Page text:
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Antec Sonata III Mini Tower
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by Matt Serrano on August 1, 2007 in Mid-Tower

The Sonata was Antec’s flagship case for it’s time and set the standard for the competition. It offered quiet performance with an affordable price tag for the budget market, which made it a favorite among system builders. Two generations later, Antec is using the Sonata III to improve on it’s legacy and offer builders the same quality and bang for their buck.

Testing, Final Thoughts


Testing was conducted with the TriCool fan at it’s low, medium, and high settings. The system the case was tested with had the following specifications:

  • CPU: Intel e6300
  • Motherboard: Asus P5N-E SLI
  • Memory: 2GB Kingston HyperX
  • Video: eVGA 7800GT
  • Sound: Onboard Realtek ALC883
  • Storage: Seagate 7200.9 320GB, Western Digital 7200.9 250GB
  • Etcetera: Antec EarthWatt 500 watt power supply, Windows Vista 32-bit

All temperatures were recorded using. The graphs explain the gains from using the case with the fans at the lowest, medium and highest speeds. To test the GPU, I used Counter Strike Source’s stress test. For the CPU, I ran Prime 95 and used the In-place large FFT test.

It might have been a fluke with my system, but there seemed to be no noticeable difference in temperature with the three settings. The sound increase is a lot when comparing low and high, for example, so I wouldn’t bother to change it from the default setting.

It’s honestly hard to rate this product. It’s not really bad for any reason, but it’s hard to really recommend. Essentially, the only thing that’s been updated is the front panel with an eSATA port (at the loss of Firewire), and the case’s bundled power supply. Looking online, you can buy the Sonata II for roughly half the price, but it’s no longer being sold by many retailers. I would say, if you need a beefier power supply (then again, 500 watts is plenty in most cases), getting the Sonata II or Solo makes more sense.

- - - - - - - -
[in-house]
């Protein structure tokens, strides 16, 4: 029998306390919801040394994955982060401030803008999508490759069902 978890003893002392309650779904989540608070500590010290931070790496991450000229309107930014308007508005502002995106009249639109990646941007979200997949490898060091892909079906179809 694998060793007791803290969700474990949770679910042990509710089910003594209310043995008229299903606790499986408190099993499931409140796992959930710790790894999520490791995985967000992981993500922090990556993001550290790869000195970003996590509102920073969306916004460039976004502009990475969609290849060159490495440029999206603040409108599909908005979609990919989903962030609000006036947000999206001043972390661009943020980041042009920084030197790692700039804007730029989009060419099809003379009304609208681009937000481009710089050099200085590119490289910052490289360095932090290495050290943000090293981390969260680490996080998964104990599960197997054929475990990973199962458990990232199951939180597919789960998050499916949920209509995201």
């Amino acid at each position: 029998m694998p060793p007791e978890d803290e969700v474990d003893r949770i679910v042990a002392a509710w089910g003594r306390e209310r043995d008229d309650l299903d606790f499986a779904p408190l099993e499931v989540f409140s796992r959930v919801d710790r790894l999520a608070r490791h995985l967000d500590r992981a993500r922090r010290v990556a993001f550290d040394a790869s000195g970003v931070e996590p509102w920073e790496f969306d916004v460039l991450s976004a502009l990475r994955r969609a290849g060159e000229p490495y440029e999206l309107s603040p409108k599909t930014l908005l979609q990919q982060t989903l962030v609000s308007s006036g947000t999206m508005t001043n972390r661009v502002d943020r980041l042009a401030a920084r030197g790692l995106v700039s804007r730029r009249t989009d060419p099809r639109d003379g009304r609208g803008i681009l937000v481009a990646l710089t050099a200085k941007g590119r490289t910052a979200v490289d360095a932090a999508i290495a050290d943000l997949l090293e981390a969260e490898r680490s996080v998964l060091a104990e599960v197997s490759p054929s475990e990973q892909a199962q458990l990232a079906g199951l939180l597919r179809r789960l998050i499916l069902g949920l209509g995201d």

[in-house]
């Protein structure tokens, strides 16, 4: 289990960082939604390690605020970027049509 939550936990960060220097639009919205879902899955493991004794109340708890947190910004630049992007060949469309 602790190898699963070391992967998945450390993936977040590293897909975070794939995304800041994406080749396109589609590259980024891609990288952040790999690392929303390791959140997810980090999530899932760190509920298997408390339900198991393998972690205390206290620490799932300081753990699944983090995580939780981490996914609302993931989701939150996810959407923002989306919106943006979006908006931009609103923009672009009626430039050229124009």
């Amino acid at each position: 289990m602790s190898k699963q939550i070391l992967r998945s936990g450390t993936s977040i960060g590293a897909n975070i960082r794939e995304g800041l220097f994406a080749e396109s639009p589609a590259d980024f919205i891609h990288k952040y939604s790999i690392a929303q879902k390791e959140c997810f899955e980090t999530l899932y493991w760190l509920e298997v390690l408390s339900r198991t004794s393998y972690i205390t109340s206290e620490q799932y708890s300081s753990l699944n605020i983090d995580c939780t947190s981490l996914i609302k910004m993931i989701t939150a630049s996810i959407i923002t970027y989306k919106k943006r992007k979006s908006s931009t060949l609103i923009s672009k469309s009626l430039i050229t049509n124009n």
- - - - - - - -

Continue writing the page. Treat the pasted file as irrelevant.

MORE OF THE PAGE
What made the case so quiet isn’t unique to it anymore. Most enclosures in the same price range use similar tricks to try to bring the noise down. If the power supply wasn’t a factor, there would be nothing special about this case.

Some improvements could have been made. I would have liked more of the features from Antec’s P180 series to have been included, but the power supply is reason enough to be partially satisfied. With that said, I have to admit there’s some elegance to the case’s design. It’s not intruding or flashy, but it functions. If you don’t need much more than that, there’s nothing wrong here.

My initial opinion of the case was fairly negative because it recycled so much of the previous case’s design. I wanted to tell Antec they could have done better than throwing in a new power supply and using a new piece of plastic for the front. But, after I thought about it, it’s not such a bad thing. Even though I, as well as plenty of other people will have no use for the included front eSATA access and would have liked to see Firewire there somewhere, it did help in future-proofing the design (as future proof as you can get with computers anyway). Doing something as simple as changing the front did enough to remedy the Sonata’s aging design. So I’m torn. This product will do fine for some people, but others with more demanding hardware and a heavier wallet will want something more.

    Pros

  • Quiet, lives up to the Sonata name
  • Front eSATA port
  • Decent power supply included
  • 120mm TriCool fan
    Cons

  • Finish still attracts fingerprints
  • Not a tool-less installation
  • Chassis hasn’t been updated at all
  • No front Firewire port
  • Feet are glued on
  • Power and hard drive LEDs are the same color with no label to differentiate the two

Discuss in our forums!

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Page List:
Top

1. Introduction
2. Inside the Case, Installation
3. Testing, Final Thoughts


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